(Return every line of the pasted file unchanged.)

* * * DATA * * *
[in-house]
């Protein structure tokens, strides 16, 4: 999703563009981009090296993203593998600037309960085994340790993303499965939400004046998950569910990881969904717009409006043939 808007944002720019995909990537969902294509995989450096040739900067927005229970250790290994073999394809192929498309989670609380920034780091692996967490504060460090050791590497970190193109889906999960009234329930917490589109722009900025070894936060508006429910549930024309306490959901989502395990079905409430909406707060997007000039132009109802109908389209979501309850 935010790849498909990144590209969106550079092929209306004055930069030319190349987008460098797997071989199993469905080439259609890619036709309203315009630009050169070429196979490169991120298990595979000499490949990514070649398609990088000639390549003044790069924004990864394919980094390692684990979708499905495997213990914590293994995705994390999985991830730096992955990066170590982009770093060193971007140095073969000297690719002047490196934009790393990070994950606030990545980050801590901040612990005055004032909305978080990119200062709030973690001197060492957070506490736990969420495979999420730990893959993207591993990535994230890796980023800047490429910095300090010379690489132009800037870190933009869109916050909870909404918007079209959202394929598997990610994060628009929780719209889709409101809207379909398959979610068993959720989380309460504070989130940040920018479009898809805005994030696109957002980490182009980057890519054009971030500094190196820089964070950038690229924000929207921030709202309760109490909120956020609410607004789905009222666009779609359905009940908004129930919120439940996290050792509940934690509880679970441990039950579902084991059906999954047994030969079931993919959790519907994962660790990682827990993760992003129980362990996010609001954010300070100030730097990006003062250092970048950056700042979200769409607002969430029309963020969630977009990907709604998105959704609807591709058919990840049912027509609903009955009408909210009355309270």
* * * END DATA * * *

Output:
[in-house]
């Protein structure tokens, strides 16, 4: 999703563009981009090296993203593998600037309960085994340790993303499965939400004046998950569910990881969904717009409006043939 808007944002720019995909990537969902294509995989450096040739900067927005229970250790290994073999394809192929498309989670609380920034780091692996967490504060460090050791590497970190193109889906999960009234329930917490589109722009900025070894936060508006429910549930024309306490959901989502395990079905409430909406707060997007000039132009109802109908389209979501309850 935010790849498909990144590209969106550079092929209306004055930069030319190349987008460098797997071989199993469905080439259609890619036709309203315009630009050169070429196979490169991120298990595979000499490949990514070649398609990088000639390549003044790069924004990864394919980094390692684990979708499905495997213990914590293994995705994390999985991830730096992955990066170590982009770093060193971007140095073969000297690719002047490196934009790393990070994950606030990545980050801590901040612990005055004032909305978080990119200062709030973690001197060492957070506490736990969420495979999420730990893959993207591993990535994230890796980023800047490429910095300090010379690489132009800037870190933009869109916050909870909404918007079209959202394929598997990610994060628009929780719209889709409101809207379909398959979610068993959720989380309460504070989130940040920018479009898809805005994030696109957002980490182009980057890519054009971030500094190196820089964070950038690229924000929207921030709202309760109490909120956020609410607004789905009222666009779609359905009940908004129930919120439940996290050792509940934690509880679970441990039950579902084991059906999954047994030969079931993919959790519907994962660790990682827990993760992003129980362990996010609001954010300070100030730097990006003062250092970048950056700042979200769409607002969430029309963020969630977009990907709604998105959704609807591709058919990840049912027509609903009955009408909210009355309270």